An issue that is sometimes overlooked is the employment opportunities available to military spouses. The spouses of active duty personnel experience frequent moves that are not always conducive to working remotely – meaning they must quit their jobs, if employed, and start anew in a new location.

WorkingNation convened a group of business and education leaders to discuss workforce challenges for military personnel and their families, and some solutions. The result is The Table: Veterans and Work, a roundtable moderated by Ron Insana, respected business journalist and CNBC contributor, and taped before a live audience at Howard University in Washington, D.C. in November 2019.

The issue of military spouse unemployment continues to be relevant today with the pandemic raising additional concerns related to virtual learning and childcare.

What Can Be Done to Help Military Spouses in Their Search for Work

Stuart Ruffin, director of operations, North Carolina for Military Employment (NC4ME), said it’s important to tighten the process that would allow a spouse’s previous credentials to be recognized in different states. He said, “This shouldn’t be an in issue, but an opportunity for talent.” He added that, typically, the unemployment rate among military spouses is higher than that of the general population.

Brandon Busteed, president, University Partners & Global Head, Learn-Work Innovation at Kaplan, expanded and said, “It’s inexcusable that there’s not reciprocity between states recognizing licensure.”

Patrick McKenna, founder, HighRidge Ventures and an Army veteran, said he is able provide job opportunities for military spouses. He said, “When you can move the work out through technology, you have access to a new workforce.” McKenna said military spouses can work remotely as long as they have a computer and strong Internet capability.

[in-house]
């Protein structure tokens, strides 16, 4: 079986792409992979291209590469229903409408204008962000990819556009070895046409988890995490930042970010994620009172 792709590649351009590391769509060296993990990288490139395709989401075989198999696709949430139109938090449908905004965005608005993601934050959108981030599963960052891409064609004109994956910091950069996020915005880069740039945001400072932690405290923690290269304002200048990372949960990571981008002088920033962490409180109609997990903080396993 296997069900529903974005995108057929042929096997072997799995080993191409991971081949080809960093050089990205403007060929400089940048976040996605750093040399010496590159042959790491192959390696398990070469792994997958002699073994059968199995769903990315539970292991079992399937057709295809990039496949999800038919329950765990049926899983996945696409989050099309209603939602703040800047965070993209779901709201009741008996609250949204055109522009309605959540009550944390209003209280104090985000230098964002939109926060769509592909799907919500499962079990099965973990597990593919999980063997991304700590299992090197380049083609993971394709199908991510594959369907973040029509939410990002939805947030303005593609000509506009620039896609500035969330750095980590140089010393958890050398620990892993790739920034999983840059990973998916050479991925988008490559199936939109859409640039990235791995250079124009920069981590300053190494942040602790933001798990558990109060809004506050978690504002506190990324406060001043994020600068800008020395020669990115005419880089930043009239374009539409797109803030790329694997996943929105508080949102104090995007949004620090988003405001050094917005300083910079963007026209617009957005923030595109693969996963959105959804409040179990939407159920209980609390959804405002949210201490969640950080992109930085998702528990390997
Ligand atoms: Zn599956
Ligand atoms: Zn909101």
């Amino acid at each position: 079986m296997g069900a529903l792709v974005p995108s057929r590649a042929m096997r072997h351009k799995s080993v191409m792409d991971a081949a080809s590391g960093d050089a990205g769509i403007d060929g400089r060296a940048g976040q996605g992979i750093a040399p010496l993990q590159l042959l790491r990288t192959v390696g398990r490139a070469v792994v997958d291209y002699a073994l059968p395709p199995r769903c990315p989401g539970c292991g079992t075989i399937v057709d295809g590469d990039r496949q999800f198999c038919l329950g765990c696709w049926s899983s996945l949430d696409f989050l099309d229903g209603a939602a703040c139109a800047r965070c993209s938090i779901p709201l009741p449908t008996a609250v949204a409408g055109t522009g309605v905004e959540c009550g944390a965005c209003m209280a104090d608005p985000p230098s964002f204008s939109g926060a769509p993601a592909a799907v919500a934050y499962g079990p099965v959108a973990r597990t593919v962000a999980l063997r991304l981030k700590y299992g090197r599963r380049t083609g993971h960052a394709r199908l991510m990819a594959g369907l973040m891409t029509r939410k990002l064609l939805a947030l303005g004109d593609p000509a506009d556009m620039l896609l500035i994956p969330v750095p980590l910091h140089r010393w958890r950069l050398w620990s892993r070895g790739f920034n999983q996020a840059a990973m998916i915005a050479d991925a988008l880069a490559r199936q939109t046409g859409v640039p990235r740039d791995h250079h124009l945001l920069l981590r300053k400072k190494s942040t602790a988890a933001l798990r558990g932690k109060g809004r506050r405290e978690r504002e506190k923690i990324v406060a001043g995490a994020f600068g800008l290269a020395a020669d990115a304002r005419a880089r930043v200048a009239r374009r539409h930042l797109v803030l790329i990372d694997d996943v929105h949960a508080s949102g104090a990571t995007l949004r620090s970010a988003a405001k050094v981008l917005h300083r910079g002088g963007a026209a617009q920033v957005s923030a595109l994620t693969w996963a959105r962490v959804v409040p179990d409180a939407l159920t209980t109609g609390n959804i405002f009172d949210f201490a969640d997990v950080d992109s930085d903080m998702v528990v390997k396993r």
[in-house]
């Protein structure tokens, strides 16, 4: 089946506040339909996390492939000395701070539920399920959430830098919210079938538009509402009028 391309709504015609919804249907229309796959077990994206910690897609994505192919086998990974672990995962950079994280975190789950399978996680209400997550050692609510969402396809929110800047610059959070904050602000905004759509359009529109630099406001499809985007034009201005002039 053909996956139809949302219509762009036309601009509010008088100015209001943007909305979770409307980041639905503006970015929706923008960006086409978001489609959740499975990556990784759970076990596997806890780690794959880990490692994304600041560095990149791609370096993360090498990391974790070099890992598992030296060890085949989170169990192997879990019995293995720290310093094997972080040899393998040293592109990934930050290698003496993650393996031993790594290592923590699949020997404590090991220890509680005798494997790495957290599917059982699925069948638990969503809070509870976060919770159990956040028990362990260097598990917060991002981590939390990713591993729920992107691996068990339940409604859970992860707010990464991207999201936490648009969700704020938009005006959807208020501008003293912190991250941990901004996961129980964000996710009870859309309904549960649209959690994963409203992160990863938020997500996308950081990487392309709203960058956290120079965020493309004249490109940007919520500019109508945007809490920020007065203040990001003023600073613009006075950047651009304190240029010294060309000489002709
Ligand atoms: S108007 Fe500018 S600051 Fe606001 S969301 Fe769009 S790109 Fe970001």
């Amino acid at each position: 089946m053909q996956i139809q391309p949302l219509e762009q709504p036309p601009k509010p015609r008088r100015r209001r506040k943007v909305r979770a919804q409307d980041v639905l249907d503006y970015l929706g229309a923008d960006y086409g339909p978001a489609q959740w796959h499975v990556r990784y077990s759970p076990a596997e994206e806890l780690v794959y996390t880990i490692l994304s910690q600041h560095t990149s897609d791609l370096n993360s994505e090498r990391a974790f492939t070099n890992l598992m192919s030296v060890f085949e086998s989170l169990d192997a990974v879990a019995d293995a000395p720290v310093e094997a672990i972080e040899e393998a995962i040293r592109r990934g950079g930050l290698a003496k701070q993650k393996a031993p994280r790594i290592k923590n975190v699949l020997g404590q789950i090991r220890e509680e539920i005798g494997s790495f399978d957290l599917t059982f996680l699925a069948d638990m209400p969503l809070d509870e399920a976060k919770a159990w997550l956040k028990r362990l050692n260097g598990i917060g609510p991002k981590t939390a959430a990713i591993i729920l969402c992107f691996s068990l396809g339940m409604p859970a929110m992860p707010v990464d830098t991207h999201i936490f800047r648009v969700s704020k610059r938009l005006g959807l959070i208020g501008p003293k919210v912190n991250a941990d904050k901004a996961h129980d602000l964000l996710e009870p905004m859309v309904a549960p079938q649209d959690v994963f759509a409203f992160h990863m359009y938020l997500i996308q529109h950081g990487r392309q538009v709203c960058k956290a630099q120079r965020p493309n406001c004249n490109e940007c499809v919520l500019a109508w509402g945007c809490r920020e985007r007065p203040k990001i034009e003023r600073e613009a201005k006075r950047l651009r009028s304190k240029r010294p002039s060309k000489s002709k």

Carol Eggert is SVP of Military and Veteran Affairs, Comcast NBCUniversal, and an Army Brigadier General (Ret.) She said it’s a challenge for the private sector employer to understand the military experience—which can lead to challenges for military spouses seeking jobs. She said, “The number one reason people leave the all-volunteer force is because their spouses are not dually employed.” She said if the employment issue is not addressed, the country could go back to the draft system.

Also participating on the panel were James Banks, General Counsel, Society of Human Resource Management (SHRM), as well as an Army veteran, and Fernando Snowden-Lorence, VP of Corporate Responsibility, JPMorgan Chase and a Marine veteran.

You can watch all four episodes of the The Table, and see all our Veterans and Work stories here on

The Table: Veterans and Work was made possible by the generous financial support of JPMorgan Chase, Comcast NBCUniversal, and the Clint Eastwood Family Foundation.